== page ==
• 25
  • 25
  • 23
  • 23
  • 17
  • 11
  • 11
  • 8
  • 3
  • 2
  • 138

Yes, although there are regional differences. In some places, "dinner" is more formal and/or at midday; "supper" is the common evening meal.

9/1/2013, 2:41:48 PM

https://www.duolingo.com/trevro
  • 25
  • 25
  • 16
  • 8
  • 7
  • 5
  • 18

My understanding is that "dinner" is the main meal of the day, regardless of what time of day it is taken, and "supper" is always an evening meal, whether or not it is the main meal of the day.

10/10/2013, 10:55:36 PM

https://www.duolingo.com/CatMcCat
  • 25
  • 24
  • 23
  • 746

I think of "dinner" as something fancy, usually at the evening meal, and often something you go out to a fancy restaurant for. Usually it's "supper" at home though (nothing fancy!) I know this varies by where you live (I'm in Toronto, Canada and I'm sure other people who live here would say something different in any case.)

8/31/2014, 10:43:35 PM

https://www.duolingo.com/TheInfiniteFish
  • 18
  • 14
  • 12
  • 6
  • 6
  • 6
  • 5
  • 3
  • 2
  • 2

In the UK, or where I'm from at least, it's lunch at midday and tea in the evening. I'd agree with you that 'dinner' sounds quite fancy, and I would say that 'supper' feels a bit old-fashioned

12/23/2014, 5:15:01 PM

https://www.duolingo.com/MTMcNamara

It might help to think, "dinner/to dine" and "supper/to sup," or take soup, usually ground up and liquified left-overs.

11/19/2016, 8:38:54 PM

https://www.duolingo.com/kvatch
  • 10
  • 8
  • 8
  • 7

I think the use of supper is a regionalism in the US. In California we don't say let's have supper really ever. We have lunch at midday and dinner. Apparently there are parts of the US where people use the word supper instead of dinner.

6/25/2017, 9:57:28 PM

https://www.duolingo.com/IOK-1
Plus
  • 25
  • 21
  • 288

I think it can vary by region and maybe by culture. When I was growing up on the east coast, we never ate 'supper' - we ate breakfast, lunch, and dinner. I had always assumed supper was the same as dinner. But then I spent a summer on a family farm in Ohio, where the largest meal of the day was at noon and it was called 'dinner', then there was lighter meal called 'supper' at the end of the day.

6/25/2017, 1:45:58 AM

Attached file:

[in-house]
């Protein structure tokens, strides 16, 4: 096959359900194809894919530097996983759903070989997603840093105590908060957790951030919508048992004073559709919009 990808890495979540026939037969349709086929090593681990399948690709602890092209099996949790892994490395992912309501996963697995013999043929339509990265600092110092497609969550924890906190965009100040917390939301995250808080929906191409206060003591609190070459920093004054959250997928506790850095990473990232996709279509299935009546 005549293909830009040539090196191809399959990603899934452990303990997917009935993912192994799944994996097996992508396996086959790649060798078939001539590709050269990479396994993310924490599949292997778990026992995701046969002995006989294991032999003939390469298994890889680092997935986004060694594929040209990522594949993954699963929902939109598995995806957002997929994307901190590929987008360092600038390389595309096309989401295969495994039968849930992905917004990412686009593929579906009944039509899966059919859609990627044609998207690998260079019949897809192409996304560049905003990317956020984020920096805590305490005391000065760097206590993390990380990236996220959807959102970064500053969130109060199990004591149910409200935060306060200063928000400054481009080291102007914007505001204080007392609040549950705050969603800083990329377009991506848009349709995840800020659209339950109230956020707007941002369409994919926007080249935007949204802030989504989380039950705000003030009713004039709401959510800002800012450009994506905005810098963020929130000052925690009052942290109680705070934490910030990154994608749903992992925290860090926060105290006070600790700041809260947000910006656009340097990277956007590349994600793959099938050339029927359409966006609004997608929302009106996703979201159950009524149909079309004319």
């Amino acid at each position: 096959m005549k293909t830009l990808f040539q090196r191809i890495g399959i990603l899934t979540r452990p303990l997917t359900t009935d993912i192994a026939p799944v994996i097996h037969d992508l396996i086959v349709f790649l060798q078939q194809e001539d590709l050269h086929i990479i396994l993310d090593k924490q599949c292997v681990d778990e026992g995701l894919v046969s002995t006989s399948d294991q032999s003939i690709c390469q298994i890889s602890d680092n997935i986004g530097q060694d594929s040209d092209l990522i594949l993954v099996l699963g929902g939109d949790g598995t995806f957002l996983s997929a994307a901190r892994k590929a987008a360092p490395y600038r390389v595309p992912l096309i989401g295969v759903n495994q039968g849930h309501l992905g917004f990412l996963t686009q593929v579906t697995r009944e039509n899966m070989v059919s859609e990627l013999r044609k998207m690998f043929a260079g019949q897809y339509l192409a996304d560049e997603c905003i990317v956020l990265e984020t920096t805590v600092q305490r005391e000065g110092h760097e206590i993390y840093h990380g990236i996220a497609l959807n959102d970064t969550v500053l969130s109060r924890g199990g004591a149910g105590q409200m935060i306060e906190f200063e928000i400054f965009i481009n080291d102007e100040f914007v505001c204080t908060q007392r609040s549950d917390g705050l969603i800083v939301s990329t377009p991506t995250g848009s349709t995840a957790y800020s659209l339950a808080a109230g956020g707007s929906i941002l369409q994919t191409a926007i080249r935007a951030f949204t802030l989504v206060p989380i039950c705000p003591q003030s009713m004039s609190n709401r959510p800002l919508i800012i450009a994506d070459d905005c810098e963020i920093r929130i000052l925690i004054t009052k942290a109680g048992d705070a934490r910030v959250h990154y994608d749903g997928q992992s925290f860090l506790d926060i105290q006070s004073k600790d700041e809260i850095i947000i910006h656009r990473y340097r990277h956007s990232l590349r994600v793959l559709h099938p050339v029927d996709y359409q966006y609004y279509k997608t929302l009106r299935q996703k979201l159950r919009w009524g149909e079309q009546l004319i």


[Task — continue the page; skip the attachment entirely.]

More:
https://www.duolingo.com/Randonneur3
Plus
  • 25
  • 25
  • 25
  • 20
  • 13
  • 81

I've heard of supper, but never used the word.

3/29/2018, 1:08:51 PM

https://www.duolingo.com/gordon_gregory

I agree the words are interchangeable in the UK. Foreigners should also know that there's a lot confusion and snobbery about the words we English use for meals. Today I think "supper" is the posh word for the evening meal and "lunch" to a slightly lesser degree for the midday meal. The working class word for the evening meal can be either "dinner" or perhaps more often "tea". The English class system tears itself apart about these words, beware!

11/29/2013, 1:38:34 PM

https://www.duolingo.com/silkwarrior

all very true gordon. I'm a working class by origin northerner (wouldn't like to say what I am these days) - as a kid "dinner" was lunchtime, "tea" as you say evening meal taken pretty early - factories let out relatively early, none of this working late in the office or presenteeism or the Italian habit of eating the evening meal very late (to my Brit stomach). Hence "tea-time". Contrary to the post above, I wouldn't say "supper" and "dinner" were totally interchangeable. When I was a kid supper was an odd extra snack late evening just before going to bed! I remember one northerner on the radio expressing his surprise on being invited to "supper" by some metropolitan types. Half joking he asked if they wanted him to come round in his pajamas!

4/12/2014, 5:38:21 AM

https://www.duolingo.com/CatMcCat
  • 25
  • 24
  • 23
  • 746

This is all very interesting. As I just posted to a comment above, I think of "supper" as the ordinary thing and "dinner" as the fancy-schmancy one. And for us, tea is just the drink tea (with maybe a snack along with it, at least in my family - and then there are those who don't drink tea at all - imagine that!) I'm sure that this varies a great deal depending on where you live and on social class. I'm Canadian but my family's origins are English and Irish and not posh.

8/31/2014, 10:47:19 PM

https://www.duolingo.com/Liz102668